The nights are drawing in, the leaves are turning and the temperatures are starting to fall; autumn is well underway and our wildlife is working hard to prepare for the harder months of winter. Autumn is a bountiful time in many respects, full of berries, seeds and fruits that our wildlife consumes to build fat reserves or caches for harder times. But as habitats are under threat, our climate changes and we humans encroach more and more upon the natural world, there’s lots we can be doing to help our wildlife get through the tough winter months in the UK. Here’s 10 things you can do for wildlife this autumn and winter.
1. Provide Water
Providing water for birds and mammals to drink is a simple but great way to help the wildlife in your garden. Bird baths are perfect but if you have a tall one then make sure you provide a low water source for mammals. If there’s a cold snap, with sub zero temperatures, then it’s really good to make sure there’s unfrozen water available and if you have a pond then gently melt an area if possible.
2. Freshen up Feeders
Give your bird feeders a clean and top them up with high energy bird feeds. Cleaning feeders can help to reduce the risk of disease and infections spreading among wild garden birds. Pull on a pair of rubber gloves, fill up a bucket with hot soapy water and give them a good scrub down. It might seem like a pain but it’s really satisfying seeing birds coming to a freshly cleaned feeder!
Hygiene Brush Cleaning Kit The bird hygiene brush kit has green plastic handles. The brush set is essential for cleaning bird tables and feeders ...
3. Leave it Wild
Create hibernacula – piles of logs, stones and loose vegetation where small creatures like newts and others can spend the winter in torpor. As the leaves start to come down in autumn then rake some up into a corner, amongst some old logs and they’ll provide welcome shelter for wildlife to bed down in.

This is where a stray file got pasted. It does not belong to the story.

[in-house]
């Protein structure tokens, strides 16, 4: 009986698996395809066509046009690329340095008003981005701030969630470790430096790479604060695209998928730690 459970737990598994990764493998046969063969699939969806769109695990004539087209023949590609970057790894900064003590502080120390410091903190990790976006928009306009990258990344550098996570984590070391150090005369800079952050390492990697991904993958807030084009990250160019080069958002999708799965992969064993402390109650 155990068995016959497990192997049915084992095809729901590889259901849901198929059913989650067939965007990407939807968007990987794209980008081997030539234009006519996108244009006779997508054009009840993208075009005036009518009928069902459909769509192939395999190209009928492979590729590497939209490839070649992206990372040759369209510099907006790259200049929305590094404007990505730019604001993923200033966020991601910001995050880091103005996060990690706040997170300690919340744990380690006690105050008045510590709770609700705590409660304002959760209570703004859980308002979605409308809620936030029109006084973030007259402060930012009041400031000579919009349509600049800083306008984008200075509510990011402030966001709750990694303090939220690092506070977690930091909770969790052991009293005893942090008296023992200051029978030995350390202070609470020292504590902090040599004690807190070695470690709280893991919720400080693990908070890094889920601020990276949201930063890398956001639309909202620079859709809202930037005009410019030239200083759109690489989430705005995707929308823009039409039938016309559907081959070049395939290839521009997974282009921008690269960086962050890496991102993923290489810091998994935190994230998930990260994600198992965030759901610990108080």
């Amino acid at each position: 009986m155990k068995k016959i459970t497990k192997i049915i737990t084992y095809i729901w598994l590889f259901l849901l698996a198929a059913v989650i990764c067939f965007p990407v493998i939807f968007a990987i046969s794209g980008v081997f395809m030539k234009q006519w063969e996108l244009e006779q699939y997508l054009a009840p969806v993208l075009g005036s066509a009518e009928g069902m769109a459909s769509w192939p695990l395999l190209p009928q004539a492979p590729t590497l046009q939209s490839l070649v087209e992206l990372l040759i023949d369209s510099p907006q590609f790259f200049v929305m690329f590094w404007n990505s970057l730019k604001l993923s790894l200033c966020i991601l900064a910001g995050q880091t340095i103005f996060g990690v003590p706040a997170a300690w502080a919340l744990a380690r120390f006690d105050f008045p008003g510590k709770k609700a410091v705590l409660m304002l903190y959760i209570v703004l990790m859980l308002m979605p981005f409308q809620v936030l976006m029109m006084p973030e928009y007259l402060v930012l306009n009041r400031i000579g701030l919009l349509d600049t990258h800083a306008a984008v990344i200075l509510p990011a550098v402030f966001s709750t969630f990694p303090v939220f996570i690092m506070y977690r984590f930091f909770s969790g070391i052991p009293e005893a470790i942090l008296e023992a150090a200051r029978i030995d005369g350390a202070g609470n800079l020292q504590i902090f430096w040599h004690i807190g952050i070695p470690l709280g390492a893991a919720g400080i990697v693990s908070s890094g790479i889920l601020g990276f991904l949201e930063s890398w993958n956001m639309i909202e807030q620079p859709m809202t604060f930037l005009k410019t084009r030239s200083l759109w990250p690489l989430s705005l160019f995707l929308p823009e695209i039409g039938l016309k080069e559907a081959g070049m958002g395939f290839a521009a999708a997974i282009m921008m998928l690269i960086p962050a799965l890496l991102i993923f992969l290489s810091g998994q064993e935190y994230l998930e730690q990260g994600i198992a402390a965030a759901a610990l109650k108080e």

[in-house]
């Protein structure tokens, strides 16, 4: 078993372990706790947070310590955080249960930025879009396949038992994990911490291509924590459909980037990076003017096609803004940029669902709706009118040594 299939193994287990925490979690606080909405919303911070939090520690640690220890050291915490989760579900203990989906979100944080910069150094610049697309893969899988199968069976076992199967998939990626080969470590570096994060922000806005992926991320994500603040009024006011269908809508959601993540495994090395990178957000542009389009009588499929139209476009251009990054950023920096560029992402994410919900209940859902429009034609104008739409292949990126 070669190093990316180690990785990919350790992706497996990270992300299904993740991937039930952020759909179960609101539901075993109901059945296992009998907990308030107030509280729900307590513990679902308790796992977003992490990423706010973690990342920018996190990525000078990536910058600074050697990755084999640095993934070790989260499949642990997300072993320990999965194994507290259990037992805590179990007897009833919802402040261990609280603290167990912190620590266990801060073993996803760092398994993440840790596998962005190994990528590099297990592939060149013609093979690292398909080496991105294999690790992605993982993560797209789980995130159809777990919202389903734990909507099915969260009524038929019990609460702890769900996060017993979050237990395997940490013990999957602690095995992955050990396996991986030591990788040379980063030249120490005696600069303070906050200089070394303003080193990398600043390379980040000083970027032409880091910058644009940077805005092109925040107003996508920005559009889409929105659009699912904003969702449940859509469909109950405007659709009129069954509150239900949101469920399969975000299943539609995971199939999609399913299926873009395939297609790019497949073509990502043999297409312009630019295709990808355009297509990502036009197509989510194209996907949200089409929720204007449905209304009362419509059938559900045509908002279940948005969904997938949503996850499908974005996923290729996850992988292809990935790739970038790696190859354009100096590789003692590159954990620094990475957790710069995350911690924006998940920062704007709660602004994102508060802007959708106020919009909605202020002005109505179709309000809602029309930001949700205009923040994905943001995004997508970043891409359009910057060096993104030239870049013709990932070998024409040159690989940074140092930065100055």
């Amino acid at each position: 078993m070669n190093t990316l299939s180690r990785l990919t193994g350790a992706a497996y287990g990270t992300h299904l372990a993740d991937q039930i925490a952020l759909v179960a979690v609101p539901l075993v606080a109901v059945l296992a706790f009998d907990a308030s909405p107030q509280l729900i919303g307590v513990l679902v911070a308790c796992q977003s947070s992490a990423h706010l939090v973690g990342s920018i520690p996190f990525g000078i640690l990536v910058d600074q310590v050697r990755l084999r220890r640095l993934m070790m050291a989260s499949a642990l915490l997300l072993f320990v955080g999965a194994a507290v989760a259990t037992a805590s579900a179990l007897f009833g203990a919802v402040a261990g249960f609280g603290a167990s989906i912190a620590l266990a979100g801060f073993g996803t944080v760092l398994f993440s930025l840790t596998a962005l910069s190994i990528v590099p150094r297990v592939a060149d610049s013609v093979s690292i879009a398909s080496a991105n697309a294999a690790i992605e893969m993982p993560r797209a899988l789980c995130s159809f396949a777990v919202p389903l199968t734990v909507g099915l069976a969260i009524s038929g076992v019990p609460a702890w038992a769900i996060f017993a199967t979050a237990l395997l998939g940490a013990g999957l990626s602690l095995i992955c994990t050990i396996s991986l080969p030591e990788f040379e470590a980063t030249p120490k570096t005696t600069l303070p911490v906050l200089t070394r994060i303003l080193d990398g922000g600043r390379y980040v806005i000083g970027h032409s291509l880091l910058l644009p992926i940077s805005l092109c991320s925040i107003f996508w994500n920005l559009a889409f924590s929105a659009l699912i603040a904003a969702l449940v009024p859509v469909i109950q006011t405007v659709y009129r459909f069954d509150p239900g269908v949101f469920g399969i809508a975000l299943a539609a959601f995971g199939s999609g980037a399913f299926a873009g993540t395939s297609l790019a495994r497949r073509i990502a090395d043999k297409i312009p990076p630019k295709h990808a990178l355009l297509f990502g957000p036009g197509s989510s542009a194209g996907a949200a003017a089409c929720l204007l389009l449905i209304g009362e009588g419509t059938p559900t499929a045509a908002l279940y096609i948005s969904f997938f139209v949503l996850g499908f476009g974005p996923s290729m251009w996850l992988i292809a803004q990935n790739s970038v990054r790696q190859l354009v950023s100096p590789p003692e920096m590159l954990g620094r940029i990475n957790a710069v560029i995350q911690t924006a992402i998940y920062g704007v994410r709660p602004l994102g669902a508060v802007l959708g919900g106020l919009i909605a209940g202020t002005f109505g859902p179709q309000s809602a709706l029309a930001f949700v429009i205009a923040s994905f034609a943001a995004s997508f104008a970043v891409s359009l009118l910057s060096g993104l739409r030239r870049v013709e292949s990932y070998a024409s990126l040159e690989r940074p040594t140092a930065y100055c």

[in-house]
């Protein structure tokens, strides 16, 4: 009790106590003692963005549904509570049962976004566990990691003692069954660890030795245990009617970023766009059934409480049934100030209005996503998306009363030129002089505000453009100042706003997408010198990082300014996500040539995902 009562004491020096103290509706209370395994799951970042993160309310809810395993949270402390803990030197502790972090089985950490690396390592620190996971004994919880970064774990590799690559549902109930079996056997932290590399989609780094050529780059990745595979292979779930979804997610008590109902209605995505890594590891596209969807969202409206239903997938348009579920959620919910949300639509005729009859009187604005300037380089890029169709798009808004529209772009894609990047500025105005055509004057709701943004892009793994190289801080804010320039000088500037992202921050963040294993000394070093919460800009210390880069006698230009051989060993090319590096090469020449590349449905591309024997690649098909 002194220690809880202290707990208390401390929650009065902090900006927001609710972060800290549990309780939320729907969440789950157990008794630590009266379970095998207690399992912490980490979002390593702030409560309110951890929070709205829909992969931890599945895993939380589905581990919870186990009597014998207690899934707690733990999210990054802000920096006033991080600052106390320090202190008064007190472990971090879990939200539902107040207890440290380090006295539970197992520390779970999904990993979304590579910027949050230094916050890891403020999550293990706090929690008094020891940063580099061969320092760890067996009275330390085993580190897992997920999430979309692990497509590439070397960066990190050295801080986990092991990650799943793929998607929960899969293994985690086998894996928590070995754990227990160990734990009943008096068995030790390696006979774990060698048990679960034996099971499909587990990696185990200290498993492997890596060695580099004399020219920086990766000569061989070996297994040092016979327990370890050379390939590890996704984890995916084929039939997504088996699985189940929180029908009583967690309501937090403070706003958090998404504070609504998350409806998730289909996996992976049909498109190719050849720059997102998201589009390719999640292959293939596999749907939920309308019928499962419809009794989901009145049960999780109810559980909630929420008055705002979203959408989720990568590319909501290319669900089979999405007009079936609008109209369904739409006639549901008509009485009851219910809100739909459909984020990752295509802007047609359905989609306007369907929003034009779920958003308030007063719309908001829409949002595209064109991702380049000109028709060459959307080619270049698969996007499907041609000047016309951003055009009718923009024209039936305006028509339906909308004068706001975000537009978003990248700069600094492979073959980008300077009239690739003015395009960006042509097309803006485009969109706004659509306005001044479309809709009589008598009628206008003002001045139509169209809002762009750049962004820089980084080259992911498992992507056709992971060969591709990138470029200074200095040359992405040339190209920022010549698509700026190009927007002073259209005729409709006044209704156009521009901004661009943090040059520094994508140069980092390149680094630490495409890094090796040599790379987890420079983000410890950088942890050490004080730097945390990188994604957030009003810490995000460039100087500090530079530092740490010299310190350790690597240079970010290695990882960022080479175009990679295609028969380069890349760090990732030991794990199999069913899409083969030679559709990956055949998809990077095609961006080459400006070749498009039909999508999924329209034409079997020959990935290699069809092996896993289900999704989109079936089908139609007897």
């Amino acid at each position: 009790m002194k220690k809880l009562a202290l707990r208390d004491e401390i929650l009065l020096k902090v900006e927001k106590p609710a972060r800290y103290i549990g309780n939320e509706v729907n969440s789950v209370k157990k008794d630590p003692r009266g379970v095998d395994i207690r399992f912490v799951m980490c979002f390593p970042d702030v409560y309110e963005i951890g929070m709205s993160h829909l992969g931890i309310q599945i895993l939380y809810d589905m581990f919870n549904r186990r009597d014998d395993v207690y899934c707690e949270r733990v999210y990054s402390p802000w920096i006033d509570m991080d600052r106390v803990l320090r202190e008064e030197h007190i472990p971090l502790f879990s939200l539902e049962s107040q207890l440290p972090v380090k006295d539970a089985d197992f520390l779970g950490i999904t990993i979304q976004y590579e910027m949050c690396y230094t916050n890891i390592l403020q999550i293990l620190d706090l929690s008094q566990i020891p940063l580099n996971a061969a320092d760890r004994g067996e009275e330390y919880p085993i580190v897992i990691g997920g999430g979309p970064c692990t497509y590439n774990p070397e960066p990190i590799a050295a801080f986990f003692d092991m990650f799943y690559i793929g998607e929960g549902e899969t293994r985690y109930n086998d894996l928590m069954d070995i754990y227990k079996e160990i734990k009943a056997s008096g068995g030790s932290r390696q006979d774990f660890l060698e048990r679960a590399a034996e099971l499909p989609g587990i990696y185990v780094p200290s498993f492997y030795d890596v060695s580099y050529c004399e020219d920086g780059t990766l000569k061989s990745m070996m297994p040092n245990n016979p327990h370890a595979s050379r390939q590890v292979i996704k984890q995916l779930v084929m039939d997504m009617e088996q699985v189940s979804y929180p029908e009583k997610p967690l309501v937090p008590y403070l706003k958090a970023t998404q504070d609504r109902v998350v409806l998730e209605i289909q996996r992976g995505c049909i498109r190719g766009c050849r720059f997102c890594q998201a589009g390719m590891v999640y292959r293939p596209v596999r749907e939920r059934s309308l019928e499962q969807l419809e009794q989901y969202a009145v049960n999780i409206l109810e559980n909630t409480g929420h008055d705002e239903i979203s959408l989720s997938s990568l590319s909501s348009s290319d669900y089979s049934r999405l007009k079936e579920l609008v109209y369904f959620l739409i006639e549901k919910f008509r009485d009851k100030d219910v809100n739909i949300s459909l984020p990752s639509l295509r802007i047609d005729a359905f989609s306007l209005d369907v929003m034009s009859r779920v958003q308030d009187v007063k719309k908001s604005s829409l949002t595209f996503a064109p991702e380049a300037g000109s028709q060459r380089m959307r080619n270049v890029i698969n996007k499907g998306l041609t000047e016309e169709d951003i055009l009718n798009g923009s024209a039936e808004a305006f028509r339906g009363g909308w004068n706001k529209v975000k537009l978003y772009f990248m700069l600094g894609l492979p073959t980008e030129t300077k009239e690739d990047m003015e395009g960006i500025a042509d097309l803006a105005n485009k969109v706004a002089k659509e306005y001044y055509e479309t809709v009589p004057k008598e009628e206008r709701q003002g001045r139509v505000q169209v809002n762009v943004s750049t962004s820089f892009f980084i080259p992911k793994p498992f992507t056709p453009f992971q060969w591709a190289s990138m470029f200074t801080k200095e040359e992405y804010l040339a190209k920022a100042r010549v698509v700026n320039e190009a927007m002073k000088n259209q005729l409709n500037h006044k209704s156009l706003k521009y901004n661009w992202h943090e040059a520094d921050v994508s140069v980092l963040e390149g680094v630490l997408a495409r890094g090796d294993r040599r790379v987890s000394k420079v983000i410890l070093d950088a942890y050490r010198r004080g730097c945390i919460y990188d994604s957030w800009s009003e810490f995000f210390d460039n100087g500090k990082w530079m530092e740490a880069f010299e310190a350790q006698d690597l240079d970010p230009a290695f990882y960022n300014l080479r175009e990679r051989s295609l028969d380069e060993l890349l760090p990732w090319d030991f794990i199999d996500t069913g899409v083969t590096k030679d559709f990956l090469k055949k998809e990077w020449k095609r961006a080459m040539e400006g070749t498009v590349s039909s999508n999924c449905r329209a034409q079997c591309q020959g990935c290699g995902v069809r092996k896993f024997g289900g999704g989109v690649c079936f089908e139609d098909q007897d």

4. Clean up Nest Boxes
Now is the time to empty bird boxes of old nesting material and give them a once over. It can be a fascinating thing to do to reveal the beautiful creations that birds make to raise their young in. You may choose to wear gloves to prevent any nest lice and fleas from hopping on to you. Do this now and your nest boxes will be ready for when spring comes.
5. Plant Wildflower Seeds
Autumn is a great time to plant some wildflower seeds in your garden. Pull up any weeds and create a fine till then just scatter some seeds on. They’ll emerge in spring and provide a flush of colour, nectar and pollen.
The Garden Birds Attractor Pack is a specially selected range of native wildflower seeds for plants that will attract wild birds to your wildlife ...
6. Leave Out Old Apples
Resist the temptation of tidying up old apples from the lawn. If you leave them out they can provide a valuable food source for winter thrushes and blackbirds.
7. Feed up the Hedgehogs
It’s critical for hedgehogs to arrive at winter hibernation time at a good weight so they can ride out the coldest months without emerging for food. As well as leaving out a water source for them you can provide hedgehogs with dried biscuits or wet food. Avoid milk as this can make them ill. Take a look at our mammal food selection for some ideas.
8. Roosting Pouches
Roosting pouches can be placed in hedges and bushes to provide welcome shelter overnight for small birds in the worst weather. Modern houses just don’t have the nooks, cavities and established foliage that birds choose to overnight in so you can help by providing some extra shelter. Our Robin Winter Care Pack contains a lovely roosting space for robins in winter which can become a nester in spring.
Provide shelter and roosting space for your garden birds with the Simon King Brushwood Robin Nester. This cosy space can be a lifesaver for robins, wrens, and wagtails; enabling them to save ...
The original design tall roosting nest pocket is a low-cost way of offering a nesting opportunity or overnight roosting place for small birds. Conceal in the foliage of a hedgerow or shrub. Can be ...
9. Volunteer for Wildlife
If you can spare any time then volunteering for your local Wildlife Trust can be very rewarding and they do tremendous work for wildlife. There’s always a lot of essential scrub clearance and other groundwork to be done over winter, you’ll meet like-minded people and learn lots about wildlife!
10. Get Outside with Wildlife
Despite appearances there’s lots going on winter so getting out and seeing this secret world is a great way to embrace it and help it! You could watch the sunrise (it’s much easier to get up in time during winter!), listen out for territorial tawny owls setting up their home boundaries or hear foxes courting with unearthly screams. Share these adventures with children and we can keep on growing the nations love for our wildlife.